Currently, Sacramento Taiko Dan’s performing ensemble is about 80 percent women.
“There are people researching it right now why it's predominantly women who participate at this point,” says Tamaribuchi. “In North America, with few exceptions, the people who tend to make time for this and really pursue it are women” adding that women find it empowering and that internationally, more women now participate in taiko than men.
“Of course there are still some very strong groups that are predominantly men especially the more traditional groups in Japan.”
Sacramento Taiko Dan also attracts racial and age diversity. The adult performing ensemble has 23 members and the youth group has about 20. Both will perform at the anniversary concert. Their classes are for anyone seven years or older and a pre-kindergarten program is in the works. Tamaribuchi says the classes have about one-third Asian students, mainly of Japanese descent. There are also Filipinas, African-Americans and Caucasians.
“Classes are for anyone in the community who wants to learn, who has an interest. We usually run three sessions per year. We have a one-day workshop that leads into an eight-week class if you want to continue. But folks who just want to come down and do it for a day are welcome.”
Performing ensemble members are recruited from the classes.
Sensei Tamaribuchi stressed the benefits of studying taiko. “It's a good physical activity for people who want to…get back in shape. A lot of people feel a connection to traditional Japanese cultural arts but also just getting involved in arts at all," she explains.
“Taiko is cool in that it's a multi-disciplinary art form, so not only are you learning a musical instrument…and musical notation and so forth, but it's a physical activity, it's a team sport. It's very similar to martial arts in a certain way without being oppositional; you're not fighting anybody. The movements are very much the same and the training is very much the same. So you get the whole discipline thing.”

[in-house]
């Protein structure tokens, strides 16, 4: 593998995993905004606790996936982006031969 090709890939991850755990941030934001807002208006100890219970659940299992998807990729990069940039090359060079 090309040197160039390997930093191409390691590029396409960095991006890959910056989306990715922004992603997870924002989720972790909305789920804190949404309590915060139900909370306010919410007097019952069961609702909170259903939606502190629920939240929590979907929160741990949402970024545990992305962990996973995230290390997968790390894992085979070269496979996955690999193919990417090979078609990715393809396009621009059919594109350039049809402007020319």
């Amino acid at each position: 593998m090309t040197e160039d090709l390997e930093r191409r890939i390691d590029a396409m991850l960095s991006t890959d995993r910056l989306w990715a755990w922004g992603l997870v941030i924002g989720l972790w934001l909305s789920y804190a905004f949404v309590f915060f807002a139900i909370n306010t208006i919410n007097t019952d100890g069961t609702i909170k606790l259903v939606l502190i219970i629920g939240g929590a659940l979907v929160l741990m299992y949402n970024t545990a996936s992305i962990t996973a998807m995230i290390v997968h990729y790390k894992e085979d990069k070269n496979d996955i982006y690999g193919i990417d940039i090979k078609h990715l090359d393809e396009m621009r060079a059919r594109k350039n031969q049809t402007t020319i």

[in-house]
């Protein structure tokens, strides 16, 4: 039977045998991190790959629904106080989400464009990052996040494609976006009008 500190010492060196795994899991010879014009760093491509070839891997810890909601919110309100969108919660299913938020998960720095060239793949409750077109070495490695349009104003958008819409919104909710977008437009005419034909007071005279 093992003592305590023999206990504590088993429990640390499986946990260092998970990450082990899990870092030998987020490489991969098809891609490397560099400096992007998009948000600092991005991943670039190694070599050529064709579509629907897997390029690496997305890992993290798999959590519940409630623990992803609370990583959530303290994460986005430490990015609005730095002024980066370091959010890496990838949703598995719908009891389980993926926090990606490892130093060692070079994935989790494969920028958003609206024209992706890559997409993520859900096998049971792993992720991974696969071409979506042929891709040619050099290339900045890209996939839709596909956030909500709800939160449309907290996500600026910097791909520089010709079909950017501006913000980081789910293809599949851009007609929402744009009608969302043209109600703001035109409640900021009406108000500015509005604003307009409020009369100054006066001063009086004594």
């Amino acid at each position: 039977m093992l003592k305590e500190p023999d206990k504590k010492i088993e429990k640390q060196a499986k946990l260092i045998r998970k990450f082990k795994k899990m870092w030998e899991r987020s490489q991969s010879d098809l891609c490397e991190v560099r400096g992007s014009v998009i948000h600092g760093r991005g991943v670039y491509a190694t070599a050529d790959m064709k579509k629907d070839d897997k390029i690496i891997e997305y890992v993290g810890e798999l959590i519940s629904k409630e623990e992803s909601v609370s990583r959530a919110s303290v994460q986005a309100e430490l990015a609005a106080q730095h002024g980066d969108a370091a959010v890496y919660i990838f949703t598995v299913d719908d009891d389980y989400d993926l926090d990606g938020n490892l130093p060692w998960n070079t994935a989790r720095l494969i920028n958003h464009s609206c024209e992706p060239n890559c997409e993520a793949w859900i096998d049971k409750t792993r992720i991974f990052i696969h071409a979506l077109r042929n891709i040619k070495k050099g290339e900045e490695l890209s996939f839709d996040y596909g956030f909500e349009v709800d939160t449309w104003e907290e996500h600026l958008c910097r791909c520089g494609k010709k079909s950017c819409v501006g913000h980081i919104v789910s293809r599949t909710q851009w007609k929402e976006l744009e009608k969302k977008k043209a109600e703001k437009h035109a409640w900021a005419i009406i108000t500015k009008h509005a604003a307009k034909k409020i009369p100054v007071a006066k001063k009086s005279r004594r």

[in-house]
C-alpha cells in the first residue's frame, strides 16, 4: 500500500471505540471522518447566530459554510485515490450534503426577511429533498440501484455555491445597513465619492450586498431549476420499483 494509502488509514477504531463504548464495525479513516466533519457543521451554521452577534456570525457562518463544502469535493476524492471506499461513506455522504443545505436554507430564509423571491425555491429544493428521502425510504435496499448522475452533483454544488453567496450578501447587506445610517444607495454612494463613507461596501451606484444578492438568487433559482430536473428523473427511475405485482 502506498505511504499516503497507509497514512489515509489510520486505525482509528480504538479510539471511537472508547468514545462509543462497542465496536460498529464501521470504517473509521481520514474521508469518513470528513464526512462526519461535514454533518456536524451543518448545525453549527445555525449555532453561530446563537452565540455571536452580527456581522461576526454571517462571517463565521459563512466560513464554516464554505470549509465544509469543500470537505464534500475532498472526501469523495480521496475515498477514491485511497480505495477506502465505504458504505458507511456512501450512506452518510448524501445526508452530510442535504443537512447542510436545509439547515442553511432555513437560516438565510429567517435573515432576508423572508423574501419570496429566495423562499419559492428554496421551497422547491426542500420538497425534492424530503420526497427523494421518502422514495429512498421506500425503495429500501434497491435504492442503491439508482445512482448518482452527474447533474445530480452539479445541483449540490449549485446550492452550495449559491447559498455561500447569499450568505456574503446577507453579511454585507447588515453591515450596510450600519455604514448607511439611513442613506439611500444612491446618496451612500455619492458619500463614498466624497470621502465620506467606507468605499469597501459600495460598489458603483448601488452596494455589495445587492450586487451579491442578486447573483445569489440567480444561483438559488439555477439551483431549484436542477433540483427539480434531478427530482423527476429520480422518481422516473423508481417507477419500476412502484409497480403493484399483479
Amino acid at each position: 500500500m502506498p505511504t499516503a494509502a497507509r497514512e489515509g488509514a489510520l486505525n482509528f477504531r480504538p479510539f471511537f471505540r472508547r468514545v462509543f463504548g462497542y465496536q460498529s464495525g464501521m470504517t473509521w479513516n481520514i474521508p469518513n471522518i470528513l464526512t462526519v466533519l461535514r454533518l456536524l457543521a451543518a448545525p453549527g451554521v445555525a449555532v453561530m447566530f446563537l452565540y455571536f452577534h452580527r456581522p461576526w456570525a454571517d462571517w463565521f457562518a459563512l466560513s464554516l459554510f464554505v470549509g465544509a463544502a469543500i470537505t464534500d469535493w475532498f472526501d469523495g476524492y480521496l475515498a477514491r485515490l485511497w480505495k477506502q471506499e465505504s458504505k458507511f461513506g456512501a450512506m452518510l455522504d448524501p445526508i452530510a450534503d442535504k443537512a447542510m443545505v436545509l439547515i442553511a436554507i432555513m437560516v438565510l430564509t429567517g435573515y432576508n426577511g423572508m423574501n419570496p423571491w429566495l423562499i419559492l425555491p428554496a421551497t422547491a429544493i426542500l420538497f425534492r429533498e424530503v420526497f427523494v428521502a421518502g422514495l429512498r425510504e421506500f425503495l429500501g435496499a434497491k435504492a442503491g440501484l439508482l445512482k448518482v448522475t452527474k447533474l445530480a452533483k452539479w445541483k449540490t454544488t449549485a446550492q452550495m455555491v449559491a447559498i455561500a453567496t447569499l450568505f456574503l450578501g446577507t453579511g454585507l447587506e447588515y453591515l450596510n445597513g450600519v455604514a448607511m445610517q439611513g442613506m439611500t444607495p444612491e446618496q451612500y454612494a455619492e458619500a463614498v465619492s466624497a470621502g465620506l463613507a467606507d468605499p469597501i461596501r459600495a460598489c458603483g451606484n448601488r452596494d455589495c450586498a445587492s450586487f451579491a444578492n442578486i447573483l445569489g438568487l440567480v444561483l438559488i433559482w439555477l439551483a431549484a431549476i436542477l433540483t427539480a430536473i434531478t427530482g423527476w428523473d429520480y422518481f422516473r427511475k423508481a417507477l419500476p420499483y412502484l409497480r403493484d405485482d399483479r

A performance isn’t only drumming. Tamaribuchi explains that the incorporation of movement in taiko also makes it a visual art form.
“When we take it to a professional theater it’s considered dance more than just drumming.”
She explains some of the positions of the drummers come from traditional Japanese dance or traditional Japanese martial arts. Being able to relax and focus a drum hit requires much the same training to learn a punch in karate.
“Fully at least a third of what we're doing onstage is movement oriented…the expressiveness of the form is supposed to add to the rhythms that you're hearing,” she says.
To add a balance of traditional dance to all the percussion, joining Sacramento Taiko Dan at their Saturday performance will be Toshiye Kawamura and the Sacramento Japanese folk music and dance society Sakura Minyo Doo Koo Kai, with whom Tamaribuchi first performed at age 16.
With their appearance and the performance of Sensei Seiichi Tanaka, the upcoming 25th Anniversary concert at the Crest Theatre brings Sacramento Taiko Dan full circle with a return to their roots and an exhibition of all the enrichment they’ve brought to Sacramento over the years.
IF YOU GO:
Crest Theatre, 1013 K Street, Sacramento, CA
$20 in advance, $25 at the door, General Admission
Advance tickets available at Osaka-Ya at 2215 10th St. and Oto’s Marketplace at 4990 Freeport Blvd. in Sacramento.